Provide for the Future With Practical Wisdom
JESUS has just finished telling the story of the prodigal son to a crowd that includes his disciples, dishonest tax collectors and other recognized sinners, and scribes and Pharisees. Now, addressing his disciples, he relates an illustration regarding a rich man who has received an unfavorable report about his house manager, or steward.
According to Jesus, the rich man calls his steward and tells him that he is going to dismiss him. “What am I to do, seeing that my master will take the stewardship away from me?” the steward wonders. “I am not strong enough to dig, I am ashamed to beg. Ah! I know what I shall do, so that, when I am put out of the stewardship, people will receive me into their homes.”
What is the steward’s plan? He calls those who are in debt to his master. “How much are you owing?” he asks.
The first one answers, ‘580 gallons [2,200 L] of olive oil.’
‘Take your written agreement back and sit down and quickly write 290 [1,100],’ he tells him.
He asks another one: ‘Now you, how much are you owing?’
He says, ‘630 bushels [22,000 L] of wheat.’
‘Take your written agreement back and write 504.’ [18,000]
The steward is within his rights in reducing the bills owed to his master, since he is still in charge of his master’s financial affairs. By reducing the amounts, he is making friends with those who can return him favors when he does lose his job.
When the master hears what has happened, he is impressed. In fact, he “commended the steward, though unrighteous, because he acted with practical wisdom.” Indeed, Jesus adds: “The sons of this system of things are wiser in a practical way toward their own generation than the sons of the light are.”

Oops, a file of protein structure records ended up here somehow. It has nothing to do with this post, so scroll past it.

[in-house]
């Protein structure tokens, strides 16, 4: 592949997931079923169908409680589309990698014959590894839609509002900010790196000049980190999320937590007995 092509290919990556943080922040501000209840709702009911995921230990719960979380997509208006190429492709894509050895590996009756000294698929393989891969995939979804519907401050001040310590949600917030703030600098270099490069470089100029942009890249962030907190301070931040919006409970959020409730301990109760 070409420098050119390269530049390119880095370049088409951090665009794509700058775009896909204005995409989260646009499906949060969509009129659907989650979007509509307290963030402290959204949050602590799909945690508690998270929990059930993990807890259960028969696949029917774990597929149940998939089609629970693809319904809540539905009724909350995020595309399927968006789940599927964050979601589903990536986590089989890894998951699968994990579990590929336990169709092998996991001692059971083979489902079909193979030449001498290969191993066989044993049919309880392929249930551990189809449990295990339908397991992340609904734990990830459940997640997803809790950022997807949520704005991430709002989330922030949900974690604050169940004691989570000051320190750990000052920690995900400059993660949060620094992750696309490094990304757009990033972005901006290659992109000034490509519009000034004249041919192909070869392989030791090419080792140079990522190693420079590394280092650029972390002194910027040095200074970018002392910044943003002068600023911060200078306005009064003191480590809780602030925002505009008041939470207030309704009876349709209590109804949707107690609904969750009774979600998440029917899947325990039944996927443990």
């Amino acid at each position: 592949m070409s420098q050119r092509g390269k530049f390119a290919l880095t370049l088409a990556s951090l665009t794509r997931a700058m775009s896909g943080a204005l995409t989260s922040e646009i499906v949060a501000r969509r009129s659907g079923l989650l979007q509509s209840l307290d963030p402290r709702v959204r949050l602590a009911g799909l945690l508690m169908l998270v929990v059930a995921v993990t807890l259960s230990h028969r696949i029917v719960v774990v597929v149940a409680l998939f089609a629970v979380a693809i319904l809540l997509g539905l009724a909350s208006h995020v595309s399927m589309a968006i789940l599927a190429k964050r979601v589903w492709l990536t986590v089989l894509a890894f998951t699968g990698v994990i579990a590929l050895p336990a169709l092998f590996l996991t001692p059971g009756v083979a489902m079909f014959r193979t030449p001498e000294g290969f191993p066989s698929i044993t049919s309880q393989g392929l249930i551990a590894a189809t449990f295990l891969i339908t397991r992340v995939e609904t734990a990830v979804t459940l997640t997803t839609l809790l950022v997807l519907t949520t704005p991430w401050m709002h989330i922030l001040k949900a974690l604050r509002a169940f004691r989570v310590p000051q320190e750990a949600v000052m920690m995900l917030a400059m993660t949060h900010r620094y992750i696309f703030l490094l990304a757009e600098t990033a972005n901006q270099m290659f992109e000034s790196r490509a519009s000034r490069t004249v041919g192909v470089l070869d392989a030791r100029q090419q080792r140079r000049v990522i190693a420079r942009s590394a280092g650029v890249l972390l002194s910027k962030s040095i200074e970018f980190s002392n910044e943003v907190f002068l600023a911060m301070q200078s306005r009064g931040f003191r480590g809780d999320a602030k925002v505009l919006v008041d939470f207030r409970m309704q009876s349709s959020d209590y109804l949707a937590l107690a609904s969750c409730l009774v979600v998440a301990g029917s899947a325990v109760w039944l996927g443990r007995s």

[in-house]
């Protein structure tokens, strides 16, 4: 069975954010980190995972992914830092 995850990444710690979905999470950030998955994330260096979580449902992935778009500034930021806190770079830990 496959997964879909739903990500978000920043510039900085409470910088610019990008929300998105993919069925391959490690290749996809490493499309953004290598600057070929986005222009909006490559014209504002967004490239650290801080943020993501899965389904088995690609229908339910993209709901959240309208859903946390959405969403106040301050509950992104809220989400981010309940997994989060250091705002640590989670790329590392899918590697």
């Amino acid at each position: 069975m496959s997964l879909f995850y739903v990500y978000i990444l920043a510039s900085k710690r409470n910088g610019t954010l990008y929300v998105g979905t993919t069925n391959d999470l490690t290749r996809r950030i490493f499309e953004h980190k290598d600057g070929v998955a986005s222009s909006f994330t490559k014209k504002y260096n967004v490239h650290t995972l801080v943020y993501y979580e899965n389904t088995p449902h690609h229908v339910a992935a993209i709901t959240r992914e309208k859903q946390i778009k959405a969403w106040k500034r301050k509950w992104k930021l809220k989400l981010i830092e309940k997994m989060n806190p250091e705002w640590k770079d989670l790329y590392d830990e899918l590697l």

Now, drawing the lesson for his disciples, Jesus encourages: “Make friends for yourselves by means of the unrighteous riches, so that, when such fail, they may receive you into the everlasting dwelling places.”
Jesus is not commending the steward for his unrighteousness but for his farsighted, practical wisdom. Often “the sons of this system of things” shrewdly use their money or position to make friends with those who can return them favors. So God’s servants, “the sons of the light,” also need to use their material assets, their “unrighteous riches,” in a wise way to benefit themselves.
But as Jesus says, they should make friends by means of these riches with those who may receive them “into the everlasting dwelling places.” For members of the little flock, these places are in heaven; for the “other sheep,” they are in the Paradise earth. Since only Jehovah God and his Son can receive persons into these places, we should be diligent to cultivate friendship with them by using any “unrighteous riches” we may have in support of Kingdom interests. Then, when material riches fail or perish, as they surely will, our everlasting future will be assured.
Jesus goes on to say that persons faithful in caring for even these material, or least, things will also be faithful in caring for matters of greater importance. “Therefore,” he continued, “if you have not proved yourselves faithful in connection with the unrighteous riches, who will entrust you with what is true [that is, spiritual, or Kingdom, interests]? And if you have not proved yourselves faithful in connection with what is another’s [the Kingdom interests with which God entrusts his servants], who will give you what is for yourselves [the reward of life in everlasting dwelling places]?”
We simply cannot be true servants of God and at the same time be slaves to unrighteous riches, material riches, as Jesus concludes: “No house servant can be a slave to two masters; for, either he will hate the one and love the other, or he will stick to the one and despise the other. You cannot be slaves to God and to riches.” Luke 15:1, 2; 16:1-13; John 10:16.
▪ How does the steward in Jesus’ illustration make friends with those who can help him later?
▪ What are “unrighteous riches,” and how can we make friends by means of them?
▪ Who can receive us into “the everlasting dwelling places,” and what places are these?